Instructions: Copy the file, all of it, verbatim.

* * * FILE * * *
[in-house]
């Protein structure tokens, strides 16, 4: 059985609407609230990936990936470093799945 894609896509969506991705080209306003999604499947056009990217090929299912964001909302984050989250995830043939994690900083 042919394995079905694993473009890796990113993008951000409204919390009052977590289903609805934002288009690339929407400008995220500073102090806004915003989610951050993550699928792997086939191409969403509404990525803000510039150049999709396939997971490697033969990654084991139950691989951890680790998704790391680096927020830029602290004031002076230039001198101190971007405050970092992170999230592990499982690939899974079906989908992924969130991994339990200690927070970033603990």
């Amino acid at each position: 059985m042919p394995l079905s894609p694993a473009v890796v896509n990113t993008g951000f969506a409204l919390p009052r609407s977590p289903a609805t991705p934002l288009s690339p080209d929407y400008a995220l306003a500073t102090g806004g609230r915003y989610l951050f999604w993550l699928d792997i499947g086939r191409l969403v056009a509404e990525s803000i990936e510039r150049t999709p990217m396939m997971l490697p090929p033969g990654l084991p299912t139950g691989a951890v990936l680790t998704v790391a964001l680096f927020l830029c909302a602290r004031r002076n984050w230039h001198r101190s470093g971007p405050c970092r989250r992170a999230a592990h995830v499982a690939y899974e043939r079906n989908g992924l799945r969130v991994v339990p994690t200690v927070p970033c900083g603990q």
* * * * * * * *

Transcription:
[in-house]
């Protein structure tokens, strides 16, 4: 059985609407609230990936990936470093799945 894609896509969506991705080209306003999604499947056009990217090929299912964001909302984050989250995830043939994690900083 042919394995079905694993473009890796990113993008951000409204919390009052977590289903609805934002288009690339929407400008995220500073102090806004915003989610951050993550699928792997086939191409969403509404990525803000510039150049999709396939997971490697033969990654084991139950691989951890680790998704790391680096927020830029602290004031002076230039001198101190971007405050970092992170999230592990499982690939899974079906989908992924969130991994339990200690927070970033603990």
């Amino acid at each position: 059985m042919p394995l079905s894609p694993a473009v890796v896509n990113t993008g951000f969506a409204l919390p009052r609407s977590p289903a609805t991705p934002l288009s690339p080209d929407y400008a995220l306003a500073t102090g806004g609230r915003y989610l951050f999604w993550l699928d792997i499947g086939r191409l969403v056009a509404e990525s803000i990936e510039r150049t999709p990217m396939m997971l490697p090929p033969g990654l084991p299912t139950g691989a951890v990936l680790t998704v790391a964001l680096f927020l830029c909302a602290r004031r002076n984050w230039h001198r101190s470093g971007p405050c970092r989250r992170a999230a592990h995830v499982a690939y899974e043939r079906n989908g992924l799945r969130v991994v339990p994690t200690v927070p970033c900083g603990q």